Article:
For the general manager at the Sandman Signature Hotel Kamloops, housing evacuees from aggressive wildfires in the Cariboo Chilcotin Coast region was a matter of balancing business with being a good citizen.
“While on paper the summer looked typical, in reality it was anything but,” said Tyson Andrykew at go2HR’s Tourism and Hospitality Occupational Health and Safety Summit held in Kelowna this past November.
For every booking from a tourist or corporate guest that was cancelled in July and August due to the impact of the fire, there were two or three government bookings, whether it was an evacuee, wildfire employee or pilot. When evacuees from Cache Creek initially began to trickle in, Andrykew established strong communications with the volunteers and emergency social services to make sure the hotel knew what to expect.
The Sandman’s role began to change on July 11 when Andrykew allowed a group to use the hotel’s 2,000-square foot banquet room as a donation distribution centre for evacuees. Hotel traffic increased as donations flooded in and thousands of evacuees came to pick up necessities.
When Williams Lake was evacuated on July 15, the Kamloops evacuation centre was relocated to the Sandman Centre off the east side of the hotel, bringing in a tremendous number of people. People were lined up at the evacuation centre day and night, whether they were staying in the centre or accessing hotel and food vouchers.
As Kamloops hotels reached capacity, evacuees had to be housed on the floor of the Sandman Centre where the ice would normally be. Air quality declined as smoke from the wildfires rolled into Kamloops, filling the hotel hallways. That, combined with the stories of hardship from the more than 30 rooms of evacuees was taking a toll on the staff.
“You can’t really get out of the smoke,” Andrykew recalled. “You go home and you feel socked in. You go to work and you feel socked in. You’re trying to provide a service to people who are going through a really tough time.”
Andrykew quickly realized he needed to shift the mindset from being a hotel to being an essential service. At the daily morning meetings, Andrykew encouraged his team, telling them that “we are here to help these people in their greatest time of need”, bringing out the staff’s desire to help. He put on additional hands so staff could take their time, really listen to the evacuees and try to connect with them. This played a critical role in turning the team around and having them step up to the challenge.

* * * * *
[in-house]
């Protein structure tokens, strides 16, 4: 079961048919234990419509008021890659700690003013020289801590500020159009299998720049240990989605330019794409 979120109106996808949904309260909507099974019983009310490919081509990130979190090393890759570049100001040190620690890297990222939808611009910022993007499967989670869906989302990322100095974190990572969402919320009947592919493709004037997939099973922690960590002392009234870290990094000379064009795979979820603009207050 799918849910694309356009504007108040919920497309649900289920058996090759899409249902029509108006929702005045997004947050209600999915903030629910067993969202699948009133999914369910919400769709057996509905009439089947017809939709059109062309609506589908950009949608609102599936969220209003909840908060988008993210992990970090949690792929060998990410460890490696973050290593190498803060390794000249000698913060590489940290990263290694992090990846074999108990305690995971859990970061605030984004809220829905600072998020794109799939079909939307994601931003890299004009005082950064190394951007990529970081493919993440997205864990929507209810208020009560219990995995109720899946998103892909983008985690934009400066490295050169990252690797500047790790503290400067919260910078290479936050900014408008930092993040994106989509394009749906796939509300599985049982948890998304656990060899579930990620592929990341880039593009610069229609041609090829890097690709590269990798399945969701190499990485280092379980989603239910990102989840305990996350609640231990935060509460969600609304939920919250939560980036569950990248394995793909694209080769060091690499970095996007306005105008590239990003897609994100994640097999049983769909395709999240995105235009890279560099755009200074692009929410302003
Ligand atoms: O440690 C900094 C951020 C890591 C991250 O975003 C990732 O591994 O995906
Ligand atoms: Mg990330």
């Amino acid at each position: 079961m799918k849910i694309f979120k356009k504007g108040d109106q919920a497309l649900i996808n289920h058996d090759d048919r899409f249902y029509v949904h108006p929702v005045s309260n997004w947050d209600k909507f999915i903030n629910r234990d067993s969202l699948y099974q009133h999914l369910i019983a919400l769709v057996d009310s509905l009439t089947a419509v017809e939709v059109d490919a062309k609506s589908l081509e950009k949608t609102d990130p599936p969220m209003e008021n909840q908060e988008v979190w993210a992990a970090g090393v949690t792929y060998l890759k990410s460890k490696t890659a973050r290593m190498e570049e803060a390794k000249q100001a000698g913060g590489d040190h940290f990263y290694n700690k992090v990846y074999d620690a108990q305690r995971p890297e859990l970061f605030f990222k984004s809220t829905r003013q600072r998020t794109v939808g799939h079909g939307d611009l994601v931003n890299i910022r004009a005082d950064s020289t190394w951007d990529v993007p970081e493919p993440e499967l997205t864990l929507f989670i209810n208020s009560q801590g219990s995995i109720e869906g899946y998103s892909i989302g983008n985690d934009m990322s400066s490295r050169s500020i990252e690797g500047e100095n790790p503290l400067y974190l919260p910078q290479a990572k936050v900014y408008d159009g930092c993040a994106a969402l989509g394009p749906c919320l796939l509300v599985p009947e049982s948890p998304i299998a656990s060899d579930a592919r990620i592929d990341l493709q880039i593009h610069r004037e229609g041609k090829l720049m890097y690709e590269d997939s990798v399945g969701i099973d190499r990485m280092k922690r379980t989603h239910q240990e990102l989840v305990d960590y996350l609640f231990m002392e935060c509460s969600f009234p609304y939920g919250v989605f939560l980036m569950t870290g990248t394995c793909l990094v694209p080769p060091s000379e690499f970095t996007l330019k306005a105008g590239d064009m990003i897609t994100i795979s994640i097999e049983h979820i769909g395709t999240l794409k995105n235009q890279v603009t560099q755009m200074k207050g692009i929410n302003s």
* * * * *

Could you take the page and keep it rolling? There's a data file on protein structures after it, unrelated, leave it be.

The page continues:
Andrykew himself recalled being a sounding board for one evacuee from Loon Lake who was going through an emotional roller coaster – he was certain his ranch had burned, but then he was getting pictures of it from people on the ground and realizing the actual building itself was still intact amid the devastation.
“[Spending time with the evacuees] had a tremendous impact,” said Andrykew, adding that the team had never had so many thank you’s, and the guests were talking about how great the staff were.
Andrykew learned many lessons from the wildfires, like how people make mistakes in emergency and disaster situations that can lead to letdowns in communication. There were cases where the hotel held a room it thought was booked when it was not — tourism operators must prepare to experience unexpected business costs when dealing with disasters.
“It can be difficult to balance business with being a good citizen when disaster strikes and you’re thrust into action,” he concluded. “Finding that right balance is important. Flexibility, mindset and finding where your business can best help is really critical. That’s where you can really make a difference and it’s doing right by your people, your company and ultimately your community.”